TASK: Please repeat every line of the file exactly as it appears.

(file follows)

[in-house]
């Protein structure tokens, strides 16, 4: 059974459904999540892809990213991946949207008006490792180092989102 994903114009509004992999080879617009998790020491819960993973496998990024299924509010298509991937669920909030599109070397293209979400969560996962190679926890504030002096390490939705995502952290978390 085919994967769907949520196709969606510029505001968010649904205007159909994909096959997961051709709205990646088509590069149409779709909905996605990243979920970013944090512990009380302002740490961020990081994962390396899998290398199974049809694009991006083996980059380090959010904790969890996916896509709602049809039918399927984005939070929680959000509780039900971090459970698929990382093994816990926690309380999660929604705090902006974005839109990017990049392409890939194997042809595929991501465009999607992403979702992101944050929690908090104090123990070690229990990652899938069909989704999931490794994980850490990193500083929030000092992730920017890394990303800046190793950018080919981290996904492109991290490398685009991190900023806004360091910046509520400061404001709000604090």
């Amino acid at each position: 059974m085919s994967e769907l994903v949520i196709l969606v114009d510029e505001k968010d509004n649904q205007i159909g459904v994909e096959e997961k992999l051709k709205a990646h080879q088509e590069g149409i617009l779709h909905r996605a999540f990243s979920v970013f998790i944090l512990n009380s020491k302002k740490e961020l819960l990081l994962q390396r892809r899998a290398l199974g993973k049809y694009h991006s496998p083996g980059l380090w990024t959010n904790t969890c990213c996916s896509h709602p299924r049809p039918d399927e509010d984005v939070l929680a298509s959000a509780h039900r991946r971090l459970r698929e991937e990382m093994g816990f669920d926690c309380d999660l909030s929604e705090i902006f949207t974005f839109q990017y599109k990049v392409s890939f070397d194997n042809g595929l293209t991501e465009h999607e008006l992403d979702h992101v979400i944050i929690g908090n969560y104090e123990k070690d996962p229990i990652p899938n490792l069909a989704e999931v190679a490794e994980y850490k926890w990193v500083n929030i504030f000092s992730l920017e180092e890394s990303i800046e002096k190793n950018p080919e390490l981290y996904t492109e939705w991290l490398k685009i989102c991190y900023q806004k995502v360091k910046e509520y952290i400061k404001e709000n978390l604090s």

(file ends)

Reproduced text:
[in-house]
């Protein structure tokens, strides 16, 4: 059974459904999540892809990213991946949207008006490792180092989102 994903114009509004992999080879617009998790020491819960993973496998990024299924509010298509991937669920909030599109070397293209979400969560996962190679926890504030002096390490939705995502952290978390 085919994967769907949520196709969606510029505001968010649904205007159909994909096959997961051709709205990646088509590069149409779709909905996605990243979920970013944090512990009380302002740490961020990081994962390396899998290398199974049809694009991006083996980059380090959010904790969890996916896509709602049809039918399927984005939070929680959000509780039900971090459970698929990382093994816990926690309380999660929604705090902006974005839109990017990049392409890939194997042809595929991501465009999607992403979702992101944050929690908090104090123990070690229990990652899938069909989704999931490794994980850490990193500083929030000092992730920017890394990303800046190793950018080919981290996904492109991290490398685009991190900023806004360091910046509520400061404001709000604090």
């Amino acid at each position: 059974m085919s994967e769907l994903v949520i196709l969606v114009d510029e505001k968010d509004n649904q205007i159909g459904v994909e096959e997961k992999l051709k709205a990646h080879q088509e590069g149409i617009l779709h909905r996605a999540f990243s979920v970013f998790i944090l512990n009380s020491k302002k740490e961020l819960l990081l994962q390396r892809r899998a290398l199974g993973k049809y694009h991006s496998p083996g980059l380090w990024t959010n904790t969890c990213c996916s896509h709602p299924r049809p039918d399927e509010d984005v939070l929680a298509s959000a509780h039900r991946r971090l459970r698929e991937e990382m093994g816990f669920d926690c309380d999660l909030s929604e705090i902006f949207t974005f839109q990017y599109k990049v392409s890939f070397d194997n042809g595929l293209t991501e465009h999607e008006l992403d979702h992101v979400i944050i929690g908090n969560y104090e123990k070690d996962p229990i990652p899938n490792l069909a989704e999931v190679a490794e994980y850490k926890w990193v500083n929030i504030f000092s992730l920017e180092e890394s990303i800046e002096k190793n950018p080919e390490l981290y996904t492109e939705w991290l490398k685009i989102c991190y900023q806004k995502v360091k910046e509520y952290i400061k404001e709000n978390l604090s």